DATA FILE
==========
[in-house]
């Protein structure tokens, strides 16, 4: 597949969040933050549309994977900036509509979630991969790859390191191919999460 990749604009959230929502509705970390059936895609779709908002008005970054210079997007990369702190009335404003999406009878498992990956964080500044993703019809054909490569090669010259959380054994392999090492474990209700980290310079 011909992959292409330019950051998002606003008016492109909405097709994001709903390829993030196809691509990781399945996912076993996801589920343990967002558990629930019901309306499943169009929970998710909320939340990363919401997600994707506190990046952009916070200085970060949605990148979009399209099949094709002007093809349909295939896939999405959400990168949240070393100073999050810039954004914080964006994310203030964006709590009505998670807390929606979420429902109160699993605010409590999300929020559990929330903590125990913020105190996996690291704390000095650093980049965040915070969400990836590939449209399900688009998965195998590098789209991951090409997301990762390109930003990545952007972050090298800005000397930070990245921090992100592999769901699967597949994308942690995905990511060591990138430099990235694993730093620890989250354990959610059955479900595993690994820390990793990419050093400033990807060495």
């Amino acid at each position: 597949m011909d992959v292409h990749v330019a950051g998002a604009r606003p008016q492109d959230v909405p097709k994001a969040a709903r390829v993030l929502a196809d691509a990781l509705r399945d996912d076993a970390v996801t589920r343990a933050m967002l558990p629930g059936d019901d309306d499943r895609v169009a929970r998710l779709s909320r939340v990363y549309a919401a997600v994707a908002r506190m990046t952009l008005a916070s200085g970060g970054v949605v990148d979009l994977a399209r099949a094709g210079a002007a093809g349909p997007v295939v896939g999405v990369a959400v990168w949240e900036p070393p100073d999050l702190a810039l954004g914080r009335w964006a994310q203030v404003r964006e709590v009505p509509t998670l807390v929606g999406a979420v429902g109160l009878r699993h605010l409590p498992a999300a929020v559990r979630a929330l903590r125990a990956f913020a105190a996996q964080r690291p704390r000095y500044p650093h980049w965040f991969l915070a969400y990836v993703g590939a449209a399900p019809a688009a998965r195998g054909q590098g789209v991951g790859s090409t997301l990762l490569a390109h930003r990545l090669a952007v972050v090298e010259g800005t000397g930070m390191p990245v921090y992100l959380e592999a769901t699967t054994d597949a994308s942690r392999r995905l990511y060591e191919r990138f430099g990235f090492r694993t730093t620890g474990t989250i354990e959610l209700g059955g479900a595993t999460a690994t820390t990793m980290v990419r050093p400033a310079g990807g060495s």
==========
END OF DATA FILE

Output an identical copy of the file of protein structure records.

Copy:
[in-house]
């Protein structure tokens, strides 16, 4: 597949969040933050549309994977900036509509979630991969790859390191191919999460 990749604009959230929502509705970390059936895609779709908002008005970054210079997007990369702190009335404003999406009878498992990956964080500044993703019809054909490569090669010259959380054994392999090492474990209700980290310079 011909992959292409330019950051998002606003008016492109909405097709994001709903390829993030196809691509990781399945996912076993996801589920343990967002558990629930019901309306499943169009929970998710909320939340990363919401997600994707506190990046952009916070200085970060949605990148979009399209099949094709002007093809349909295939896939999405959400990168949240070393100073999050810039954004914080964006994310203030964006709590009505998670807390929606979420429902109160699993605010409590999300929020559990929330903590125990913020105190996996690291704390000095650093980049965040915070969400990836590939449209399900688009998965195998590098789209991951090409997301990762390109930003990545952007972050090298800005000397930070990245921090992100592999769901699967597949994308942690995905990511060591990138430099990235694993730093620890989250354990959610059955479900595993690994820390990793990419050093400033990807060495």
């Amino acid at each position: 597949m011909d992959v292409h990749v330019a950051g998002a604009r606003p008016q492109d959230v909405p097709k994001a969040a709903r390829v993030l929502a196809d691509a990781l509705r399945d996912d076993a970390v996801t589920r343990a933050m967002l558990p629930g059936d019901d309306d499943r895609v169009a929970r998710l779709s909320r939340v990363y549309a919401a997600v994707a908002r506190m990046t952009l008005a916070s200085g970060g970054v949605v990148d979009l994977a399209r099949a094709g210079a002007a093809g349909p997007v295939v896939g999405v990369a959400v990168w949240e900036p070393p100073d999050l702190a810039l954004g914080r009335w964006a994310q203030v404003r964006e709590v009505p509509t998670l807390v929606g999406a979420v429902g109160l009878r699993h605010l409590p498992a999300a929020v559990r979630a929330l903590r125990a990956f913020a105190a996996q964080r690291p704390r000095y500044p650093h980049w965040f991969l915070a969400y990836v993703g590939a449209a399900p019809a688009a998965r195998g054909q590098g789209v991951g790859s090409t997301l990762l490569a390109h930003r990545l090669a952007v972050v090298e010259g800005t000397g930070m390191p990245v921090y992100l959380e592999a769901t699967t054994d597949a994308s942690r392999r995905l990511y060591e191919r990138f430099g990235f090492r694993t730093t620890g474990t989250i354990e959610l209700g059955g479900a595993t999460a690994t820390t990793m980290v990419r050093p400033a310079g990807g060495s």